defendant's motion, asserting that constitutional
protections are not absolutely extended to the curtilage. The
trial court declined to address whether the curtilage is
afforded the same protection as a residence. On the facts
established above, the trial court denied defendant's
motion to suppress, finding that a reasonable person could
conclude that the entryway on the left side of the building
was a business entrance; that a reasonable person would
consider the entryway inside the attached structure to be a
point of normal public access; and that defendant did not
have a reasonable expectation of privacy in the interior of
the attached structure, which it characterized as a carport.
7. "A motion to suppress evidence presents a mixed
question of fact and law." State v.
Bauder, 2007 VT 16, ¶ 9, 181 Vt. 392, 924 A.2d 38.
"On appeal from a denial of a motion to suppress, we
review the trial court's findings of facts deferentially
and reverse only if the findings are clearly erroneous."
State v. Ford, 2010 VT 39, ¶ 7, 188 Vt. 17, 998
A.2d 684 (citing State v. Bryant, 2008 VT 39, ¶
9, 183 Vt. 355, 950 A.2d 467). "Under this standard,
'we will uphold the [trial] court's factual findings
unless, taking the evidence in the light most favorable to
the prevailing party, and excluding the effect of modifying
evidence, there is no reasonable or credible evidence to
support them.' " Id. (quoting State v.
Rheaume, 2005 VT 106, ¶ 6, 179 Vt. 39, 889 A.2d
711). Whether the facts as found meet the proper standard
justifying a particular police action is a question of law.
State v. Mara, 2009 VT 96A, ¶ 6, 186 Vt. 389,
987 A.2d 939. We review de novo the trial court's legal
conclusion-or "constitutional fact"-as to whether
the trial court's findings establish a reasonable
expectation of privacy sufficient to afford protections under
the Fourth Amendment and Article 11. State v.
Sprague, 2003 VT 30, ¶ 24, 175 Vt. 123, 824 A.2d
8. Defendant challenges the trial court's factual
findings and legal conclusion, arguing that the court: (1)
erred when it found that the attached structure was a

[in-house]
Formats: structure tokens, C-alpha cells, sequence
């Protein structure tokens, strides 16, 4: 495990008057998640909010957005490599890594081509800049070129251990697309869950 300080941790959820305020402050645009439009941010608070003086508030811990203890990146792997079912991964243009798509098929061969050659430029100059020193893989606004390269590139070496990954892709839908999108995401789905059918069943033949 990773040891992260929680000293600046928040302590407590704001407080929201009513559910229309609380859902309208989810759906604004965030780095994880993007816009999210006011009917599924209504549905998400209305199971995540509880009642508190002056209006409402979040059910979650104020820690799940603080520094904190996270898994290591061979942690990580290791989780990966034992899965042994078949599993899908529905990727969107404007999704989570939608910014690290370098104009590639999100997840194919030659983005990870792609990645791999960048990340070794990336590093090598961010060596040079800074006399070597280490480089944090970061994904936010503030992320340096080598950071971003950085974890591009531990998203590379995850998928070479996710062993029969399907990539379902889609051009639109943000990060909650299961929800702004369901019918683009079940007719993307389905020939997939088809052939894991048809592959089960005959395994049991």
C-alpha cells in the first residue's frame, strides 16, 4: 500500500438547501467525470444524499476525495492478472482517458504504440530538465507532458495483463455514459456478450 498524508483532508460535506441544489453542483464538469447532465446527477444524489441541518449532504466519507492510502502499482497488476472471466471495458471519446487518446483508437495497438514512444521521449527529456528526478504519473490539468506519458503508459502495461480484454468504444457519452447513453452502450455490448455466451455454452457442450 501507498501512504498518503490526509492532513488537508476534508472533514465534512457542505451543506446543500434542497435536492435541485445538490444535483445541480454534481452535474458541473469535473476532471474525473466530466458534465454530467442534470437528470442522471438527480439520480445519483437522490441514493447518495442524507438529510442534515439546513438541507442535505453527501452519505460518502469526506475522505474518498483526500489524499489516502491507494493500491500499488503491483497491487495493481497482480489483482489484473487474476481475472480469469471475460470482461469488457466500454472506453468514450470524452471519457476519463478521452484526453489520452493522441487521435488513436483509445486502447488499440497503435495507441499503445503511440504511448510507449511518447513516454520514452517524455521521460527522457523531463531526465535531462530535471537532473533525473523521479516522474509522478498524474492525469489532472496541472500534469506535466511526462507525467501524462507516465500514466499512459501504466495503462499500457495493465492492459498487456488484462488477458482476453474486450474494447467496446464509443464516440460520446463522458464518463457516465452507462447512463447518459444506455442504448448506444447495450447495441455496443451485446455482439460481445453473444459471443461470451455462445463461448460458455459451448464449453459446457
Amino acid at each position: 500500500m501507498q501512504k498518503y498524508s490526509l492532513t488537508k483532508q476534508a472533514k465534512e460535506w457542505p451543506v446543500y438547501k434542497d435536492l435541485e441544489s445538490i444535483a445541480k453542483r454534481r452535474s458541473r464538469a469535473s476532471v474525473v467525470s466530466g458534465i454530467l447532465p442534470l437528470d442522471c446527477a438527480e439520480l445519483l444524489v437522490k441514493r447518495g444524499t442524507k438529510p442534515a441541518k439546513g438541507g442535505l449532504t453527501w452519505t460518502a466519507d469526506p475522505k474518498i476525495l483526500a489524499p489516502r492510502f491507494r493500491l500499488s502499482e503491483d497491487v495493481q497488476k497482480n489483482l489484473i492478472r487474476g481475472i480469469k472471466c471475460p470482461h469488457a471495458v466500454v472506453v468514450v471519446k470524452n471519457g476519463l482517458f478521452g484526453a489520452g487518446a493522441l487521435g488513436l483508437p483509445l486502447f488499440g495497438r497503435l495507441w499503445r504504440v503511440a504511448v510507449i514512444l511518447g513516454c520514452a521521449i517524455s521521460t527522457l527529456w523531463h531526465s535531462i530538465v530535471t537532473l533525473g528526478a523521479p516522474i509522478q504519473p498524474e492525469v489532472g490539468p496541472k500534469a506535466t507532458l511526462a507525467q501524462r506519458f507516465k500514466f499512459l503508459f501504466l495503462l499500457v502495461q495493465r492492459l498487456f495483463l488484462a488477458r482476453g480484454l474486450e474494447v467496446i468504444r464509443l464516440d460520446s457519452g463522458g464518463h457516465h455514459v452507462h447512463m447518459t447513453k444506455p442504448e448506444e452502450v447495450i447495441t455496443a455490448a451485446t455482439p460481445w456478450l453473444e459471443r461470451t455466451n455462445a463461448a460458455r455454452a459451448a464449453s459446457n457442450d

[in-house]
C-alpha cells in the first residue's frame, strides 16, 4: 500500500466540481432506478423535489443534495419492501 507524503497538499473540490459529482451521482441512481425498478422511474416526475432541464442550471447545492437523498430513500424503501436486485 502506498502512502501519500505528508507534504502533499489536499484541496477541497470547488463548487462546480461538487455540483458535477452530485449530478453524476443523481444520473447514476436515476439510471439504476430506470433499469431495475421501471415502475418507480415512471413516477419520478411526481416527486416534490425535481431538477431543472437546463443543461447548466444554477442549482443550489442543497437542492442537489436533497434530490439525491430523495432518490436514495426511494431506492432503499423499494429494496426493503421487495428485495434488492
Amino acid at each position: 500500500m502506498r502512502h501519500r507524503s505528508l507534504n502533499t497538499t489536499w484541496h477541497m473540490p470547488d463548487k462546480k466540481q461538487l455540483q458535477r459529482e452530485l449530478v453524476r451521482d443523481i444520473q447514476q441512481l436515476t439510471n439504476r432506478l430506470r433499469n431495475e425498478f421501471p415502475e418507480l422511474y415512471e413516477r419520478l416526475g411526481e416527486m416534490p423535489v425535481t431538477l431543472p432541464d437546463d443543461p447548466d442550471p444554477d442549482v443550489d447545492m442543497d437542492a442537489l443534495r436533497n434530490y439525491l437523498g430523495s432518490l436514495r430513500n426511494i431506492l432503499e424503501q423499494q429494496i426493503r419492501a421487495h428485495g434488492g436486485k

carport, rather than a garage; and (2) incorrectly concluded
that the trooper lawfully entered the curtilage of her home
for a "knock and talk, " because the entryway
inside the attached structure was not a normal access route
for anyone visiting the residence.
9. Defendant's first challenge is not to a finding of
fact so much as to the trial court's terminology.
Defendant challenges the trial court's description of the
attached structure as a carport, rather than as a garage. She
argues that Merriam-Webster defines carport as "a
shelter for a car that has open sides and that is usually
attached to the side of a building, " whereas the
evidence at trial demonstrates that the attached structure,
although a shelter for a car attached to the side of a
building, was enclosed on three sides. For this reason,
defendant argues that the trial court should have described
the structure as a garage, defined as "a building or
part of a building in which a car, truck, etc. is kept."
The State, borrowing from Shakespeare, asks "what's
in a name?" William Shakespeare, Romeo and Juliet act 2,
sc. 2 ("That which we call a rose by any other name
would smell as sweet."). More specifically, the State
asserts that the distinction is irrelevant because
defendant's expectation of privacy does not depend on
whether the trial court describes the structure as a carport
or a garage, but rather on the nature of the structure
10. Defendant makes a reasonable, if immaterial, argument.
Because neither the trial court's factual findings nor
its legal conclusions depended in any way on whether the
structure was a garage or a carport, the trial court's
description of the structure had no legal significance.
Neither "carport" nor "garage" are terms
of art under Fourth Amendment law, and neither has a
technical or specialized meaning in this context. See
Black's Law Dictionary 1483 (7th ed. 1999) (defining term
of art as "a word or phrase having a specific, precise
meaning in a given specialty, apart from its general meaning
in ordinary contexts."). The description of the
structure as a carport, or as a garage, will not affect
application of Fourth Amendment and Article 11 principles.